Trek’s Zachary Quinto dishes Spock’s future and deleted scenes
Zachary Quinto, who plays the key role of Spock in J.J. Abrams’ Star Trek, told SCI FI Wire that the movie sets up the conditions for future adventures. (Spoilers ahead!)
“We spent a lot of time in this film introducing these characters and exploring the events that lead them to the convergence as the crew of the Enterprise,” Quinto said in an exclusive interview last week in Beverly Hills, Calif. “So I imagine that in future films, or the next film or the next installment, we would probably settle into some sort of cohesion as a crew, as individuals and as a unit.”
Quinto (TV’s Heroes) added: “I’d be really interested to see what happens between Spock and Uhura [Zoe Saldana] and with Kirk [Chris Pine] and that sort of triangle. And, … for me, one of the greatest things about this movie was the emotional immersion of my character. So I would love to see that manifest itself in a different way.”
The film deals with the first meetings of the characters who will eventually make up the crew of the starship Enterprise. The film features glimpses at the childhoods of both Kirk and Spock, whose human mother, Amanda, is played by Winona Ryder and whose Vulcan father, Sarek, is played by Ben Cross.
“I would love to see Ben Cross involved with the next film,” Quinto added. “I had a great time working with him. I think he brings a real austere depth to Sarek, and … his work is really, really great.”
In any case, Quinto said that he’s eager to work again with Abrams, writers Roberto Orci and Alex Kurtzman and producer Bryan Burk. “I have such an implicit trust in Bob and Alex and Damon and J.J. and Bryan Burk that … my job is to go where they take me, and, for now, that’s the job I’m happy to do,” he said.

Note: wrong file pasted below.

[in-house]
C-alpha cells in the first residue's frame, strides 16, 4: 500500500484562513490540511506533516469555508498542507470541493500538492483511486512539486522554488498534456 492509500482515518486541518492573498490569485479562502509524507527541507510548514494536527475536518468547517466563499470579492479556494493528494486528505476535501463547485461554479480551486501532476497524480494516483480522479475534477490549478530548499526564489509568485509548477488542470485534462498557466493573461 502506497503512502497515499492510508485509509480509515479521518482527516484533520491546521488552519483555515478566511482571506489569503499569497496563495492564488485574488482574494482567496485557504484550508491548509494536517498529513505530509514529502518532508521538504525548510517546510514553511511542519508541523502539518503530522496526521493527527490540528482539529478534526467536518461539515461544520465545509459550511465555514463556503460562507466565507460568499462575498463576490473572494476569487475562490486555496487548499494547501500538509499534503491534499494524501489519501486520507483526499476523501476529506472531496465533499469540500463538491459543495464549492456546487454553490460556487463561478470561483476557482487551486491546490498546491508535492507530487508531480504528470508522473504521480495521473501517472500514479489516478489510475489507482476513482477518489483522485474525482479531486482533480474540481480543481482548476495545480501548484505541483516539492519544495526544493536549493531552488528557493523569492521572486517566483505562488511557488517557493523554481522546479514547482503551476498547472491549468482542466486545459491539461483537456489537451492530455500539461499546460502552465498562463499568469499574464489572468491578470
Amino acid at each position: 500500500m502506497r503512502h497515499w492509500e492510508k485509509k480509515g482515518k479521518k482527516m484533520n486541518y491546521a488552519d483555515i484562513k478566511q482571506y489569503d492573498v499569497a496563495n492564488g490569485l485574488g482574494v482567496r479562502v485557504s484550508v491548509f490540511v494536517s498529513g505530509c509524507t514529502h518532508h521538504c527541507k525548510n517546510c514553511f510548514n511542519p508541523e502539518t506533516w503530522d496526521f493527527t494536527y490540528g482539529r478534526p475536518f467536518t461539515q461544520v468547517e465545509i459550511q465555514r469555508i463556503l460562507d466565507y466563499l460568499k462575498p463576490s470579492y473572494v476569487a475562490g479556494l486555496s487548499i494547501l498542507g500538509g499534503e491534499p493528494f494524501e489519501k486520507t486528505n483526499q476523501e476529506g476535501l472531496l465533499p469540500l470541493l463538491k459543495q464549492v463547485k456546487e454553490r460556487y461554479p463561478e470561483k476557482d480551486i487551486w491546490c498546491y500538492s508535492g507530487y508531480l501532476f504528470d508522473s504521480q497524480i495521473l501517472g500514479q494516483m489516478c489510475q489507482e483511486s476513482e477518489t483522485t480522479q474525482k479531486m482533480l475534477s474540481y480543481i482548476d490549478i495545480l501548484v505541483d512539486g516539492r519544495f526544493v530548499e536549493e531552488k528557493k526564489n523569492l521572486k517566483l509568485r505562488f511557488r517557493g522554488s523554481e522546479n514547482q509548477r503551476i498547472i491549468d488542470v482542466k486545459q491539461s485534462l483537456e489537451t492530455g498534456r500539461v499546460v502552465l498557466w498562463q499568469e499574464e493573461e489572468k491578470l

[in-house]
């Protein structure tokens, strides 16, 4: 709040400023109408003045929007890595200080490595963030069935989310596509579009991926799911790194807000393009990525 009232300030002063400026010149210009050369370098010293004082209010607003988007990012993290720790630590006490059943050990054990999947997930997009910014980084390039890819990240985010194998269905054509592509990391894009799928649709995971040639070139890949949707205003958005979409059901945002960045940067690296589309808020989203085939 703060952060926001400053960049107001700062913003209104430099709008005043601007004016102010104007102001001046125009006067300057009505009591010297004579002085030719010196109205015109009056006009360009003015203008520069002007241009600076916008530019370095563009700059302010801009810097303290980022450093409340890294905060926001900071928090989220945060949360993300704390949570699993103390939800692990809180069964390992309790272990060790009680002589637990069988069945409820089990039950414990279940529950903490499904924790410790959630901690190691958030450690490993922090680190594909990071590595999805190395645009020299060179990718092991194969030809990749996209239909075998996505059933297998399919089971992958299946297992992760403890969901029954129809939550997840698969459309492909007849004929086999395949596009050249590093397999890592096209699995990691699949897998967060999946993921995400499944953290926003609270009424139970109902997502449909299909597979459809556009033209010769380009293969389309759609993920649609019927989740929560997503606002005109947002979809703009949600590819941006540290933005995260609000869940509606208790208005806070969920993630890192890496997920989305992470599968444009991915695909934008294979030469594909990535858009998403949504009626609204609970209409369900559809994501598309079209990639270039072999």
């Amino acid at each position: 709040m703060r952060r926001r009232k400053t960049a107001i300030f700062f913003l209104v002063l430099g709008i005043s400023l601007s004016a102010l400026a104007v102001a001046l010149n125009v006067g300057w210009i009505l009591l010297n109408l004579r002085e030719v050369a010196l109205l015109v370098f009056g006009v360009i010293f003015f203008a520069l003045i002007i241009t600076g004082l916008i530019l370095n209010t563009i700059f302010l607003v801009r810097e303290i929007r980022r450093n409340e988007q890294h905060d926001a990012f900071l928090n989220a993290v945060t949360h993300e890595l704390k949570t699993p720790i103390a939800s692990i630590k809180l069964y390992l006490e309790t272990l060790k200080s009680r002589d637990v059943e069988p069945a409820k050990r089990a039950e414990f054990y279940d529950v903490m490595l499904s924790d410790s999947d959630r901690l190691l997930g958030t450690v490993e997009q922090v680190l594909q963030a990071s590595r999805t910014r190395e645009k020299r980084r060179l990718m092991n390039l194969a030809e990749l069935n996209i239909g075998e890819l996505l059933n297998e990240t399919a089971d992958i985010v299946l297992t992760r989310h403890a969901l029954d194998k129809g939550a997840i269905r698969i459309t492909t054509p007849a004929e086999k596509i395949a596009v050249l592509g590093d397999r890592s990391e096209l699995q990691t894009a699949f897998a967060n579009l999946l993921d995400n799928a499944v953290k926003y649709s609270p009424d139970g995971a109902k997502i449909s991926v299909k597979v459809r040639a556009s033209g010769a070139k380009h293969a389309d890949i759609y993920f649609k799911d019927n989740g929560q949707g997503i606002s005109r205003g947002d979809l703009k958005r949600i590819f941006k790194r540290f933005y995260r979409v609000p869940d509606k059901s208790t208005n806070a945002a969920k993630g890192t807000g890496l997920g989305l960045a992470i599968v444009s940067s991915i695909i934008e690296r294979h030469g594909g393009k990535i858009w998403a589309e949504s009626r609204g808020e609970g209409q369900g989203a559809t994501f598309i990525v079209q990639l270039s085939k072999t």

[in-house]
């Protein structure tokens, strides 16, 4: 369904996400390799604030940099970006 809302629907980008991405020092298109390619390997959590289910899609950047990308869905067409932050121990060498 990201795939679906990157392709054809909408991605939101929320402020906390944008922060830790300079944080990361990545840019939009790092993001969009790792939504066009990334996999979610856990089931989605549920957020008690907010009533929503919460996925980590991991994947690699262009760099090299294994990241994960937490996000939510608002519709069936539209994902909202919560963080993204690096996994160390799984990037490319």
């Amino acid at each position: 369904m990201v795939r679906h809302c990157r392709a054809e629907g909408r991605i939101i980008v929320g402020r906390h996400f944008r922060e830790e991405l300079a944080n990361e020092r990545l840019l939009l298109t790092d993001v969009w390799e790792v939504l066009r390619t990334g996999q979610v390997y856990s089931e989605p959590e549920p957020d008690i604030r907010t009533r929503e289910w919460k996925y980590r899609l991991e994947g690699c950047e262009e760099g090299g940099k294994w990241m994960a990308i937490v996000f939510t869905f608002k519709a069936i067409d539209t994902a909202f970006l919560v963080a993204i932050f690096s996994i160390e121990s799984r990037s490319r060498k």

By the end of the movie, Spock is “at the threshold of self-realization,” Quinto said. “I think that where Leonard [Nimoy] plays the character in this movie is the absolute opposite end of the spectrum, which is that he’s completely resolved and settled into the duality that exists within him. And my character certainly is not. You know, my version of the character is certainly not. But, I think, at the end of this movie, my character arrives at a point of conviction and understanding … not only [of] himself but of other people that he doesn’t have when he starts out in this film.”
Following is an edited version of the rest of our exclusive interview with Quinto. Star Trek opens May 8.
Are there things that you did, that you shot, that didn’t make it into the film?
Quinto: Most of my stuff is actually in the film, I have to say. There are other versions, there are longer versions, of scenes. Like, for example, the debate between Kirk and Spock when he gets called out for cheating on the test: That was a much longer sequence, and Chris and I both really loved that process, shooting that scene. So I was like, “Oh, well, that’s really whittled away a little bit.” But that’s the great thing about J.J. is he’s really willing to kill his darlings. He’s not precious, and if something isn’t moving the story forward, I mean, he’s very story-driven, and it’s because he has such a foundation of character and attention to the details of these characters that he’s able to just really push the story forward, because the characters are already there. And I think that was an example of, we didn’t need all the repetition of the scene, we didn’t need everything we shot. But, you know, hopefully it’ll end up on the DVD or something like that. …
There’s a few scenes that Winona had, a lot of work that ended up on the cutting-room floor unfortunately. …
I really wanted to see more of that, actually.
Quinto: Yeah, me too. There’s some great stuff between her and Sarek. There’s actually Spock’s birth, that, you know, paralleled Kirk’s birth. … Originally, the structure of the movie was Kirk’s birth, Spock’s birth, Kirk’s childhood, Spock’s childhood: Kirk’s childhood with the car, stealing the car, that was a whole long sequence. …
If there are more Star Trek films, how are you going to balance that with Heroes?
Quinto: I don’t know. I mean, we go back to Heroes, like, two weeks after I finish this press tour. So right now I’m just sort of, I’m engaging what’s right in front of me, and I’ll cross that bridge when I come to it. I mean, we worked it out last time. Ultimately, the arrangement we made ended up being rendered moot by the writers’ strike, so it wasn’t something that we had to concern ourselves with. But we’ll see. … I pay people to make those decisions and have those conversations. I don’t have to, luckily.